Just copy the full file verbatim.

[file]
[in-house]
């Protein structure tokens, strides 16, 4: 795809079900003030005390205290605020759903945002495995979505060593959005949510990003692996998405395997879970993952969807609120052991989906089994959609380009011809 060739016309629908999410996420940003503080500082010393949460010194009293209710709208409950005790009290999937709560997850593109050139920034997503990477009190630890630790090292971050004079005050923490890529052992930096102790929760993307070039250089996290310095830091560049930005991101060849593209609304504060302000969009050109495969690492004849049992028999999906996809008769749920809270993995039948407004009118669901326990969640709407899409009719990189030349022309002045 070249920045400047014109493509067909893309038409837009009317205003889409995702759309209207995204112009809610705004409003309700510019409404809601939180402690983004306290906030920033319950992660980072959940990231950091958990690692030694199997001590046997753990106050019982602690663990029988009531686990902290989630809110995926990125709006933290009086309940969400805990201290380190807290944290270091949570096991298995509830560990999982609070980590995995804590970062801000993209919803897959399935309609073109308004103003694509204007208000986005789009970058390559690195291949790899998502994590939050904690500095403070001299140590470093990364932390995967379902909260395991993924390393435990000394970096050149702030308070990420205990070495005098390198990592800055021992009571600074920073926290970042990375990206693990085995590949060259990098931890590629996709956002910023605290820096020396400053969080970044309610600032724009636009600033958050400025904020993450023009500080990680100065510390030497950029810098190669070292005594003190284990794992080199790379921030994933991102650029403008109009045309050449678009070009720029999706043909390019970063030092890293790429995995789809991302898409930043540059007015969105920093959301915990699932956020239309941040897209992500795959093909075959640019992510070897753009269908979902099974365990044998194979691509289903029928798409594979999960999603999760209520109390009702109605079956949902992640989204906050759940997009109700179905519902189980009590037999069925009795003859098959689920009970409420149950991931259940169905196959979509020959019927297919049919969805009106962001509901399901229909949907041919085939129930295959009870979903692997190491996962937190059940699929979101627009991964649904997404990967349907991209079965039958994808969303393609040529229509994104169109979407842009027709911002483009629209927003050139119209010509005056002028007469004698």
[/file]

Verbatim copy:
[in-house]
């Protein structure tokens, strides 16, 4: 795809079900003030005390205290605020759903945002495995979505060593959005949510990003692996998405395997879970993952969807609120052991989906089994959609380009011809 060739016309629908999410996420940003503080500082010393949460010194009293209710709208409950005790009290999937709560997850593109050139920034997503990477009190630890630790090292971050004079005050923490890529052992930096102790929760993307070039250089996290310095830091560049930005991101060849593209609304504060302000969009050109495969690492004849049992028999999906996809008769749920809270993995039948407004009118669901326990969640709407899409009719990189030349022309002045 070249920045400047014109493509067909893309038409837009009317205003889409995702759309209207995204112009809610705004409003309700510019409404809601939180402690983004306290906030920033319950992660980072959940990231950091958990690692030694199997001590046997753990106050019982602690663990029988009531686990902290989630809110995926990125709006933290009086309940969400805990201290380190807290944290270091949570096991298995509830560990999982609070980590995995804590970062801000993209919803897959399935309609073109308004103003694509204007208000986005789009970058390559690195291949790899998502994590939050904690500095403070001299140590470093990364932390995967379902909260395991993924390393435990000394970096050149702030308070990420205990070495005098390198990592800055021992009571600074920073926290970042990375990206693990085995590949060259990098931890590629996709956002910023605290820096020396400053969080970044309610600032724009636009600033958050400025904020993450023009500080990680100065510390030497950029810098190669070292005594003190284990794992080199790379921030994933991102650029403008109009045309050449678009070009720029999706043909390019970063030092890293790429995995789809991302898409930043540059007015969105920093959301915990699932956020239309941040897209992500795959093909075959640019992510070897753009269908979902099974365990044998194979691509289903029928798409594979999960999603999760209520109390009702109605079956949902992640989204906050759940997009109700179905519902189980009590037999069925009795003859098959689920009970409420149950991931259940169905196959979509020959019927297919049919969805009106962001509901399901229909949907041919085939129930295959009870979903692997190491996962937190059940699929979101627009991964649904997404990967349907991209079965039958994808969303393609040529229509994104169109979407842009027709911002483009629209927003050139119209010509005056002028007469004698």